Rather, Louv advises leading by example. “When parents rediscover their sense of wonder, so do most kids.”

Here are a few ideas Louv suggests:

  1. Discover a hidden universe. Find a scrap board and place it on bare dirt. Come back in a day or two, lift the board, and see how many species have found shelter there. Identify these creatures with the help of a field guide. Return to this universe once a month, lift the board and discover who’s new. (First, learn about venomous spiders and snakes that might come to visit.)
  2. Be a cloudspotter. No special shoes or drive to the soccer field is required for clouding. A young person just needs a view of the sky (even if it’s from a bedroom window) and a guidebook. To build a backyard weather station, read “The Kid’s Book of Weather Forecasting,” by Mark Breen, Kathleen Friestad and Michael Kline.
  3. Pick a “sit spot.” Be a wildwatcher. Jon Young, preeminent nature educator and co-author of “Coyote’s Guide,” advises children and adults to find a special place, whether it’s under a tree at the end of the yard, a hidden bend of a creek or a rooftop garden. “Know the birds that live there, know the trees they live in. Get to know these things as if they were your relatives … That is the most important thing you can do in order to excel at any skill in nature.”
  4. Purchase a family park pass. National parks, national monuments and some wildlife refuges and regional parks exist in urban as well as wilderness areas. Many parks charge for admission, but as Forbes magazine points out, they aren’t a bad deal when compared to other forms of recreation: “Going to a movie for a family of four can cost around $80. Bowling for four for two hours on a Saturday can cost around $90, not including food.” In comparison, an unlimited annual family pass to the national parks costs $80; it’s free for members of the military and those with permanent disabilities. (Beginning in September 2015, all fourth graders in the United States—and their families—became eligible for a free annual pass to the national parks and other federal natural lands through the program, Every Kid in a Park.)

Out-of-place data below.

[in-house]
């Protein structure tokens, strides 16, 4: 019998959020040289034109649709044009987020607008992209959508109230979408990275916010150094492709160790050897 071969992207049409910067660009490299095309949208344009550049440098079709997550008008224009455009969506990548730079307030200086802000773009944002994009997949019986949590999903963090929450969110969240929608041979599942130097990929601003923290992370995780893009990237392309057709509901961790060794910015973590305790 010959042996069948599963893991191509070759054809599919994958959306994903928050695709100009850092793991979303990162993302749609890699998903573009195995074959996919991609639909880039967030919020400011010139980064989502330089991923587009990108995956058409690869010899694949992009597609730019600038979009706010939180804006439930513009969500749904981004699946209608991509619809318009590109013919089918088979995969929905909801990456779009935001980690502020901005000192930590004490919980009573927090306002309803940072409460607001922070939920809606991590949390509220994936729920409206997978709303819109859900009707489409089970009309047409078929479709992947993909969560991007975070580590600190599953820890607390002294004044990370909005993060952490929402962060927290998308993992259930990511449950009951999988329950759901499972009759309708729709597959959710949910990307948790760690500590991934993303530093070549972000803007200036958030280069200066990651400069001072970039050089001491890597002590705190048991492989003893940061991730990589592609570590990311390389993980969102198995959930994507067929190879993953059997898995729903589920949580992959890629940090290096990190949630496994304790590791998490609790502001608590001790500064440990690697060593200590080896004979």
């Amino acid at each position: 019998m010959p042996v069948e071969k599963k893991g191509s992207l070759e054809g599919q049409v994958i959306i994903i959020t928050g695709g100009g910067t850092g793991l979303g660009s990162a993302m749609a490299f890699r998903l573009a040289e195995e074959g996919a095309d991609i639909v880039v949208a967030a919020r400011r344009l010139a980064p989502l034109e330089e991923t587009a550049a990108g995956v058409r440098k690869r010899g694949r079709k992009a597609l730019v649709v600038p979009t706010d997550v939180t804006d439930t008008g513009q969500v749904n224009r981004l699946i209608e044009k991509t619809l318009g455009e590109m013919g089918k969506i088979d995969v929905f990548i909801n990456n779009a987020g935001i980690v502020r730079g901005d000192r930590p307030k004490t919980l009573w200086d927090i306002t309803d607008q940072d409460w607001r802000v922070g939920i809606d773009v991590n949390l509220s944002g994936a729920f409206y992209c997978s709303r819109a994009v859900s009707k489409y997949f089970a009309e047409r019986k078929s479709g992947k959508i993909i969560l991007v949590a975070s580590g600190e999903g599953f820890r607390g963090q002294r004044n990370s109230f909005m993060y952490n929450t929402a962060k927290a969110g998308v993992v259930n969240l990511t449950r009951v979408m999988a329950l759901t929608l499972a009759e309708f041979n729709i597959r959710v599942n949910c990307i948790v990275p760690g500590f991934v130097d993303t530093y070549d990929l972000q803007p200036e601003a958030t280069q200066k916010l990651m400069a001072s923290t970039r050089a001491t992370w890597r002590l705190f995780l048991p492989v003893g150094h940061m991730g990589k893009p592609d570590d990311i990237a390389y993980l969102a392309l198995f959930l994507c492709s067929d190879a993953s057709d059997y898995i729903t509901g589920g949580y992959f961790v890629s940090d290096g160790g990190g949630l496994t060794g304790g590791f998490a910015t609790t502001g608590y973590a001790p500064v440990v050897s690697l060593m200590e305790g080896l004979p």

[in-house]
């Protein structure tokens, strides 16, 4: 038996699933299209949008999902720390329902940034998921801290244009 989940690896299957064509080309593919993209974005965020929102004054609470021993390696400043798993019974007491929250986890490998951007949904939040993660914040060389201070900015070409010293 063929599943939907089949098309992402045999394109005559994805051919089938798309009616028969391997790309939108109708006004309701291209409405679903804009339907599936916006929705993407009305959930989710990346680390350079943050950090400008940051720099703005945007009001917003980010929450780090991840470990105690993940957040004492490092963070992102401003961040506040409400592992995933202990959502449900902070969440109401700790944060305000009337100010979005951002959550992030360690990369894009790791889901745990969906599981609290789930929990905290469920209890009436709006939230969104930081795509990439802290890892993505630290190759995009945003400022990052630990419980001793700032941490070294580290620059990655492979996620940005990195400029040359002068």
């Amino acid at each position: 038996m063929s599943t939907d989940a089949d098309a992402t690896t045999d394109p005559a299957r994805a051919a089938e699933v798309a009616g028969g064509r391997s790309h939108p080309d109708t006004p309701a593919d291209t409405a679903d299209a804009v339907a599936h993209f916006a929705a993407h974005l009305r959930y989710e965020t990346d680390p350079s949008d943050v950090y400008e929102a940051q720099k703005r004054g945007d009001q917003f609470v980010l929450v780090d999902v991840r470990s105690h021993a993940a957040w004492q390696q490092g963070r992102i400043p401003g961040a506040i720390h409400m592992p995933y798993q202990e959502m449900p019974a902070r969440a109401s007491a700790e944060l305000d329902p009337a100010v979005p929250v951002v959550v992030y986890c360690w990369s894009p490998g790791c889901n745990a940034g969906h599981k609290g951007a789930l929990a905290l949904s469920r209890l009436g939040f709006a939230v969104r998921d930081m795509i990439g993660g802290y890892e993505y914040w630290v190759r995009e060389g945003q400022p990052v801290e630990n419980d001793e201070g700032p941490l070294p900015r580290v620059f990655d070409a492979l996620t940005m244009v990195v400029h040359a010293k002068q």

5. Enroll your child in a nature preschool or other nature-based school. Encourage Natural Teachers. Work with your PTA to honor them with awards. Help plant a garden or natural play space at your child’s school.
  6. Teenagers: Get wild. Extreme outdoor sports like rock-climbing are one way to get your teens outside. They can also volunteer to do outdoor service projects, or discover outdoor careers.

Richard Louv is co-founder and chairman emeritus of the Children & Nature Network and author of “The Nature Principle: Reconnecting with Life in a Virtual Age” and “Last Child in the Woods: Saving Our Children from Nature-Deficit Disorder.” His most recent book is, “Vitamin N: The Essential Guide to a Nature-Rich Life.” He is currently working on his tenth book, about the evolving relationship between humans and other animals.

Photo credit: Alex Holyoake, Unsplash; Courtesy of Richard Louv